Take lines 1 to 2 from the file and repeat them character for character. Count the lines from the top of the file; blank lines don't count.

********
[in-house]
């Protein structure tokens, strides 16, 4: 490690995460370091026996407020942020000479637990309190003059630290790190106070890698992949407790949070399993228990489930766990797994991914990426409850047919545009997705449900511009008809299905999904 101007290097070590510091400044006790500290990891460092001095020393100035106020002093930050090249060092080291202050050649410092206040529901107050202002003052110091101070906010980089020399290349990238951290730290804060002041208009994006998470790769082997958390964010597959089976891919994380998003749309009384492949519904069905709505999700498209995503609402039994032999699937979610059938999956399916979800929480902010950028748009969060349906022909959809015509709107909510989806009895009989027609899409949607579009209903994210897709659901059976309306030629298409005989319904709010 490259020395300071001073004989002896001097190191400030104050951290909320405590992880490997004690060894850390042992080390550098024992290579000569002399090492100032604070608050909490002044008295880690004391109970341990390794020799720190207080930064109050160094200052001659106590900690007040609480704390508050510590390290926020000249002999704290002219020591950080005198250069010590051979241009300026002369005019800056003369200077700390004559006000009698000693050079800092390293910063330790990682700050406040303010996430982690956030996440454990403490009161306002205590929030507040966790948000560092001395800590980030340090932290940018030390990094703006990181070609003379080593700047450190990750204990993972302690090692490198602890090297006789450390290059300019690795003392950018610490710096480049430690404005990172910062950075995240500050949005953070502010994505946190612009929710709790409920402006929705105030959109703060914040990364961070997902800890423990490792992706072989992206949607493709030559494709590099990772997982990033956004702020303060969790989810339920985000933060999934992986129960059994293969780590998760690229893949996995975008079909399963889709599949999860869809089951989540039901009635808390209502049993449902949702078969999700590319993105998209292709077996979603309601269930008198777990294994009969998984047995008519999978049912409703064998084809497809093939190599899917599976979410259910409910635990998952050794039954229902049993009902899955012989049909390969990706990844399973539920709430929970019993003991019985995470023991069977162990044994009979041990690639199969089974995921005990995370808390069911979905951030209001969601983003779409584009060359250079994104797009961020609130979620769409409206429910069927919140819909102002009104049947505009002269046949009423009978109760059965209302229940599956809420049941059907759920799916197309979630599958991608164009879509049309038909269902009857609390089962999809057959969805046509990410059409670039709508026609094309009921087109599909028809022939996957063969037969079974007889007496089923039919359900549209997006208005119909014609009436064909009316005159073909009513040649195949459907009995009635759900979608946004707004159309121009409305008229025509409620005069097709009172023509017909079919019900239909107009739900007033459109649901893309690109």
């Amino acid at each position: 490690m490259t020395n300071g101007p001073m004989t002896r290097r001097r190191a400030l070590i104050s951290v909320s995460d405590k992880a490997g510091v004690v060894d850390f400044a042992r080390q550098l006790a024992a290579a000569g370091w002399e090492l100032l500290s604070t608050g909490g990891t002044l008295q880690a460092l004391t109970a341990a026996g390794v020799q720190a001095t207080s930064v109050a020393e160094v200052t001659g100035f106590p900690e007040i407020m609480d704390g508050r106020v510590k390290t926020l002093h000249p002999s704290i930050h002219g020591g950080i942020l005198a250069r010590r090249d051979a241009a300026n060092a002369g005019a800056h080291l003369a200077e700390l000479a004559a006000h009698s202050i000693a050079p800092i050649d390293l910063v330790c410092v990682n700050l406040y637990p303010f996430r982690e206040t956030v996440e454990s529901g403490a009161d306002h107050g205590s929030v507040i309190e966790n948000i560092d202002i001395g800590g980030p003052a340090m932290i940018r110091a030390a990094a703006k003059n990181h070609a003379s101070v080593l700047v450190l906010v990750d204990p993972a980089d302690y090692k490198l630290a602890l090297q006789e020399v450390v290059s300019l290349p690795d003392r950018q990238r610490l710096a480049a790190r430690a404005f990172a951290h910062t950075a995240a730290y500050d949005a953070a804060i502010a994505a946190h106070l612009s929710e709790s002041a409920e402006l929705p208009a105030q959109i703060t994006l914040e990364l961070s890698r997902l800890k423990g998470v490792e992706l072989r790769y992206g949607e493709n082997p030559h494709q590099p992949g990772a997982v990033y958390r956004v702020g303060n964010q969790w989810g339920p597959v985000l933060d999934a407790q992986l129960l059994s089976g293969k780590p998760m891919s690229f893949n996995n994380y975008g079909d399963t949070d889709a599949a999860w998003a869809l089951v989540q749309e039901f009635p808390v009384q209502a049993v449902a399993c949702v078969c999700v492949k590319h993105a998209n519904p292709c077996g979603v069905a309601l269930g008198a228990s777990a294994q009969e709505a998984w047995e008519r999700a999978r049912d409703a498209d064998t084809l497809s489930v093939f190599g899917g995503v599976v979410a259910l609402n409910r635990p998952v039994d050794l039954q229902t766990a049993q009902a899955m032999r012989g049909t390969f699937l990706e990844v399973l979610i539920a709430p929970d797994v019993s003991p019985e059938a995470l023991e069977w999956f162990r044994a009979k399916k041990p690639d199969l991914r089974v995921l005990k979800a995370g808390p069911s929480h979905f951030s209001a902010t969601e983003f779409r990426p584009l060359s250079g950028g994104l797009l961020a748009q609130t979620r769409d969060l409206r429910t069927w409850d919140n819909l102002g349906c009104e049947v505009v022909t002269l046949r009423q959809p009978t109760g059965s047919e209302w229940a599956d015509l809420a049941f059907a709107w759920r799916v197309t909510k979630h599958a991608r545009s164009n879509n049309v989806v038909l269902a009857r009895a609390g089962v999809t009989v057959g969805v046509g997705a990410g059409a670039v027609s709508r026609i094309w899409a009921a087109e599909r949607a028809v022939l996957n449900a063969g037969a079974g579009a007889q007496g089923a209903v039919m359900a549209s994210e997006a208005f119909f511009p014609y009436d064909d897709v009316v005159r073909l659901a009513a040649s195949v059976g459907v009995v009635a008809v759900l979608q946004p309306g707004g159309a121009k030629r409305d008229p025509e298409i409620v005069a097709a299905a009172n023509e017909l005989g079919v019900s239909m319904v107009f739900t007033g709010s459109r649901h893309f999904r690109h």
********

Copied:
[in-house]
């Protein structure tokens, strides 16, 4: 490690995460370091026996407020942020000479637990309190003059630290790190106070890698992949407790949070399993228990489930766990797994991914990426409850047919545009997705449900511009008809299905999904 101007290097070590510091400044006790500290990891460092001095020393100035106020002093930050090249060092080291202050050649410092206040529901107050202002003052110091101070906010980089020399290349990238951290730290804060002041208009994006998470790769082997958390964010597959089976891919994380998003749309009384492949519904069905709505999700498209995503609402039994032999699937979610059938999956399916979800929480902010950028748009969060349906022909959809015509709107909510989806009895009989027609899409949607579009209903994210897709659901059976309306030629298409005989319904709010 490259020395300071001073004989002896001097190191400030104050951290909320405590992880490997004690060894850390042992080390550098024992290579000569002399090492100032604070608050909490002044008295880690004391109970341990390794020799720190207080930064109050160094200052001659106590900690007040609480704390508050510590390290926020000249002999704290002219020591950080005198250069010590051979241009300026002369005019800056003369200077700390004559006000009698000693050079800092390293910063330790990682700050406040303010996430982690956030996440454990403490009161306002205590929030507040966790948000560092001395800590980030340090932290940018030390990094703006990181070609003379080593700047450190990750204990993972302690090692490198602890090297006789450390290059300019690795003392950018610490710096480049430690404005990172910062950075995240500050949005953070502010994505946190612009929710709790409920402006929705105030959109703060914040990364961070997902800890423990490792992706072989992206949607493709030559494709590099990772997982990033956004702020303060969790989810339920985000933060999934992986129960059994293969780590998760690229893949996995975008079909399963889709599949999860869809089951989540039901009635808390209502049993449902949702078969999700590319993105998209292709077996979603309601269930008198777990294994009969998984047995008519999978049912409703064998084809497809093939190599899917599976979410259910409910635990998952050794039954229902049993009902899955012989049909390969990706990844399973539920709430929970019993003991019985995470023991069977162990044994009979041990690639199969089974995921005990995370808390069911979905951030209001969601983003779409584009060359250079994104797009961020609130979620769409409206429910069927919140819909102002009104049947505009002269046949009423009978109760059965209302229940599956809420049941059907759920799916197309979630599958991608164009879509049309038909269902009857609390089962999809057959969805046509990410059409670039709508026609094309009921087109599909028809022939996957063969037969079974007889007496089923039919359900549209997006208005119909014609009436064909009316005159073909009513040649195949459907009995009635759900979608946004707004159309121009409305008229025509409620005069097709009172023509017909079919019900239909107009739900007033459109649901893309690109």